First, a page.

Figure 5. Place name associated with Spearthrower Owl, Tikal Marcador, E4, G6 (drawings by Linda Schele).
The one undeciphered sign is probably a representation of “cotton.” The rows of small “u”-shapes are standard in Mesoamerican art as markers for spun cotton or cotton as shown by iconographic clues assembled by Karl Taube and others (e.g., Taube 1993:657). In Maya art we also see the same “u”-shapes on cloth, as on the panel fragment from Palenque shown in Figure 6, depicting the ruler K’inich Ahkal Mo’ Nahb aiding with what might be a cotton bundle containing tribute goods (Stuart 1998:413).
Figure 6. Panel fragment from Palenque, showing large cloth tumpline bundle with “cotton” markings (Drawing by David Stuart).
John Dienhart suggested that the hieroglyphic sign with these same u-shapes reads NOK’, “clothes, cloth” (Dienhart 1986:53). Almost epigraphers have accepted, from multiple sets of evidence, a syllabic value of no, derived, following Dienhart’s lead, from nok’, “clothes, cloth” in Common Ch’olan (Kaufman and Norman 1984:127). The decipherment makes sense. It explains expressions with antipassive suffixes such as ‘a-AK’-no-ma, ak’-n-oom, in the area of Cancuen (Príncipe Maya Panel:E5), ‘a-k’a-no-ma, ak’-n-oom, at Palenque (Temple of the Inscriptions, West Tablet:C6) or the “shaker” title employed frequently by later rulers of Calakmul (yu-ku-no-ma, yuk-n-oom, Martin 2017).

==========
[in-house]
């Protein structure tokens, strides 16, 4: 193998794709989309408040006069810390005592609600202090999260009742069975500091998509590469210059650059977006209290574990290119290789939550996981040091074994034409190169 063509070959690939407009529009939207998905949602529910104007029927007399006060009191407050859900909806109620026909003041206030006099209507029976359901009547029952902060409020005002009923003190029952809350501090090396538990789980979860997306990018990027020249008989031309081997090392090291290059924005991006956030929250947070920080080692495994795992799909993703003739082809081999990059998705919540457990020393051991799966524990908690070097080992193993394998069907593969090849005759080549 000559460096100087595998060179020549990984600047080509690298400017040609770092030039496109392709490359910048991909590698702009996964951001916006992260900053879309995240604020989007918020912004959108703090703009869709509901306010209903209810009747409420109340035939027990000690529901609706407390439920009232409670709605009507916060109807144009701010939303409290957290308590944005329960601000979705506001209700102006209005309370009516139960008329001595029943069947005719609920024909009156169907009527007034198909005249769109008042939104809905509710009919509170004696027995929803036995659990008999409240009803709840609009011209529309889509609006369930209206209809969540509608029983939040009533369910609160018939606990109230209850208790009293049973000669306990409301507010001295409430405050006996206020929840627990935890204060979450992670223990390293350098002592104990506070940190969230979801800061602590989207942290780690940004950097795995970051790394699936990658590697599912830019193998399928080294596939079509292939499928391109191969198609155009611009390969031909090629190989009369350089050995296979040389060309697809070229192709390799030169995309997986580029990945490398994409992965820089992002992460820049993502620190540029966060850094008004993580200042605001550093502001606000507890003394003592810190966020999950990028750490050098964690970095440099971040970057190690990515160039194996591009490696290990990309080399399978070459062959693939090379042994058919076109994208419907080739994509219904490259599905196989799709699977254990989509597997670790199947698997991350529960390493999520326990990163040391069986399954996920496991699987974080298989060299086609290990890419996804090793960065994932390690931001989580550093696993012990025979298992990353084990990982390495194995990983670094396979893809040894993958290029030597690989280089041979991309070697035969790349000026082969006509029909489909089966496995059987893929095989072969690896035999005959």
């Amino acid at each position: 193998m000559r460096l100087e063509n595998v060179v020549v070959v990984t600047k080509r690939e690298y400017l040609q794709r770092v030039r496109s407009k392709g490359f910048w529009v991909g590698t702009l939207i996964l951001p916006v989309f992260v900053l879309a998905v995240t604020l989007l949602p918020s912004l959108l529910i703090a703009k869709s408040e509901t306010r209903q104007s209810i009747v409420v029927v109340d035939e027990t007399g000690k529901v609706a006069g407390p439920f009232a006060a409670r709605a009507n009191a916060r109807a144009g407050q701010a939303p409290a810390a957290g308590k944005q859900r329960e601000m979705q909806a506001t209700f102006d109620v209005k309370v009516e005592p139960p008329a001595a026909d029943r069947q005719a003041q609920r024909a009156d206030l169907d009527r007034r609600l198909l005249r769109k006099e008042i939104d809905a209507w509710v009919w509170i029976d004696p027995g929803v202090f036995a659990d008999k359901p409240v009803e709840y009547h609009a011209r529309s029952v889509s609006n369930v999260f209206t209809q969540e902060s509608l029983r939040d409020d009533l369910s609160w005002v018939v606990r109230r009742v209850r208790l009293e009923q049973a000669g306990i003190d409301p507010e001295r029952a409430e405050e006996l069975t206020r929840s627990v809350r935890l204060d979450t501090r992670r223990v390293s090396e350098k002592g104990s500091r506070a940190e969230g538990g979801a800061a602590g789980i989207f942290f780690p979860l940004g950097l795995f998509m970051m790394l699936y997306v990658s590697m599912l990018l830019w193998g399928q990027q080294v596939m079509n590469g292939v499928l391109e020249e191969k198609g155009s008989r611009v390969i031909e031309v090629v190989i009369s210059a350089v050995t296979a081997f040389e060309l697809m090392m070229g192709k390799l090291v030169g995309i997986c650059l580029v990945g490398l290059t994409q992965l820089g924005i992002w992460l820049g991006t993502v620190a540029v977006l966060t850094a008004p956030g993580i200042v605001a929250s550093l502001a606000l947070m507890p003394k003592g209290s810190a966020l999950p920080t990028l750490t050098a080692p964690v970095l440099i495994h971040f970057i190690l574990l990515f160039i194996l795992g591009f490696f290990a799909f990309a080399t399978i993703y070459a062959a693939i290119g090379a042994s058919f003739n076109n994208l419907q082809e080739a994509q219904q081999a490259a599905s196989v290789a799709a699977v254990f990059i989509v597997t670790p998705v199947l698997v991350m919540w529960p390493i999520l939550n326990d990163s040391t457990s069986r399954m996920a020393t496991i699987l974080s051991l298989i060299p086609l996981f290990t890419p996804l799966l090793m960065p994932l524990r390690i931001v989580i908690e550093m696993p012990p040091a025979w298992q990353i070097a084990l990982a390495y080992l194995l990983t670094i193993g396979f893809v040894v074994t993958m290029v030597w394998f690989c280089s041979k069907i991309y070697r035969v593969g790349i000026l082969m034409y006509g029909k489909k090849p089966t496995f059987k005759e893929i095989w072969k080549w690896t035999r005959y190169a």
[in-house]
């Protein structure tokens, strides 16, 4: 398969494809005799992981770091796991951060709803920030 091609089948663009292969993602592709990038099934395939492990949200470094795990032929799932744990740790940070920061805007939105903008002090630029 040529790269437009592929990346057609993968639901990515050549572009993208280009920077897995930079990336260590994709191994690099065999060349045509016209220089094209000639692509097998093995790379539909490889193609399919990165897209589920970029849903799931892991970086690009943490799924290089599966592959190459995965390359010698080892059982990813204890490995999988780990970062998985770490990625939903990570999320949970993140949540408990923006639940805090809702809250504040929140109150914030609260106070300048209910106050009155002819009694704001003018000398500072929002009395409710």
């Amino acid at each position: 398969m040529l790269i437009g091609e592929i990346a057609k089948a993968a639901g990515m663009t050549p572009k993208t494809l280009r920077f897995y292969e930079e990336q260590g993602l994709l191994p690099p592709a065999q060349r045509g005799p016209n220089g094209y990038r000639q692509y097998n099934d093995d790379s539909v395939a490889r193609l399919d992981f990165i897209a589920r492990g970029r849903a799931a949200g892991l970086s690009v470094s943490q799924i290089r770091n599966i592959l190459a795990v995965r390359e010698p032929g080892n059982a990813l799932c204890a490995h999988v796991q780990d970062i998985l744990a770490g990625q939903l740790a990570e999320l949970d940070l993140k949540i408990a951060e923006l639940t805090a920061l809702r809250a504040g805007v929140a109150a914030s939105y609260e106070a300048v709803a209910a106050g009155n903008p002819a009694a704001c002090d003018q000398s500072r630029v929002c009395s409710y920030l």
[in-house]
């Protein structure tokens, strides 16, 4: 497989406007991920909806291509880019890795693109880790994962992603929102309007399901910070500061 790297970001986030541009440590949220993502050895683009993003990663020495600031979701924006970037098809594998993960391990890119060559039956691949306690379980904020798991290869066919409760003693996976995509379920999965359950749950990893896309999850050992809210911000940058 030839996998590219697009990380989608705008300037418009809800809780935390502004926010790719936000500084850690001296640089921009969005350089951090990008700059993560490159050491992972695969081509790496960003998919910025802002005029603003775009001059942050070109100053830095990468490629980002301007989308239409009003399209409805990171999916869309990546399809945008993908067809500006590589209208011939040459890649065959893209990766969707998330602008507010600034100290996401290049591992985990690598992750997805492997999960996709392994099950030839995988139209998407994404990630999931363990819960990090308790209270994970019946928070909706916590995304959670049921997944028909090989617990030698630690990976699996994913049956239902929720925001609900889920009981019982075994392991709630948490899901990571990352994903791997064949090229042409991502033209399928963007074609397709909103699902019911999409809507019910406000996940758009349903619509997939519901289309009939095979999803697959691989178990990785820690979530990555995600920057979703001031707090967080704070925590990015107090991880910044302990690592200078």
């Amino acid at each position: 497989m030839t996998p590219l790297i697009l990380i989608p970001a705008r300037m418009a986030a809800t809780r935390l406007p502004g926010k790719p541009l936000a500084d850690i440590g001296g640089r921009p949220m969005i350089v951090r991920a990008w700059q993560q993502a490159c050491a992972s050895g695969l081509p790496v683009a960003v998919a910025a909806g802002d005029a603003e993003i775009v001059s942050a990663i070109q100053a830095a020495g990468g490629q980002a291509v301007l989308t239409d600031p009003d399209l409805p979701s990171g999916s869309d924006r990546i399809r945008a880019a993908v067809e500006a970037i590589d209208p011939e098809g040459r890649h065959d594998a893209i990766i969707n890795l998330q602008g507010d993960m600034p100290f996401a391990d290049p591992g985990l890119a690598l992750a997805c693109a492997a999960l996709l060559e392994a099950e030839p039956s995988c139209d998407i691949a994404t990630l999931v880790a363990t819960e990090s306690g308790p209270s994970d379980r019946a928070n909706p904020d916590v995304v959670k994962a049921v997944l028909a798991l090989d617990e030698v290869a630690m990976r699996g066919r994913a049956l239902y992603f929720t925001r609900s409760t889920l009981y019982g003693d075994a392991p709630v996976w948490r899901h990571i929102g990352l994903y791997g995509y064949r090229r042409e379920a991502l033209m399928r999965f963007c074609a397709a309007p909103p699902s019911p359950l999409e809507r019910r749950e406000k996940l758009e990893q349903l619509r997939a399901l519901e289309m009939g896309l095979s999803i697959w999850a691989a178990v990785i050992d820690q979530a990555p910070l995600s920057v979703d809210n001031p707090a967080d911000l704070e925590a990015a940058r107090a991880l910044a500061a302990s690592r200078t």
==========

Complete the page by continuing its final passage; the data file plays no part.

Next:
Dienhart may have been both wrong and right: wrong because the “cotton” sign, as a logograph, was perhaps incorrectly deciphered as NOK’ (“cloth”), but right because it did correspond to a word for “cotton.” The logical candidate we propose here is tinam, read TINAM as a glyph, a term well-attested as meaning “cotton” in Common Ch’olan and all its descendant languages (Norman and Kaufman 1984:132). On the Marcador, the term explains the ma syllable—here serving as a reinforcement for TINAM. A no syllable would not account for this usage, yet there can be little doubt that, as a visual form, the glyph corresponds to that fluffy substance.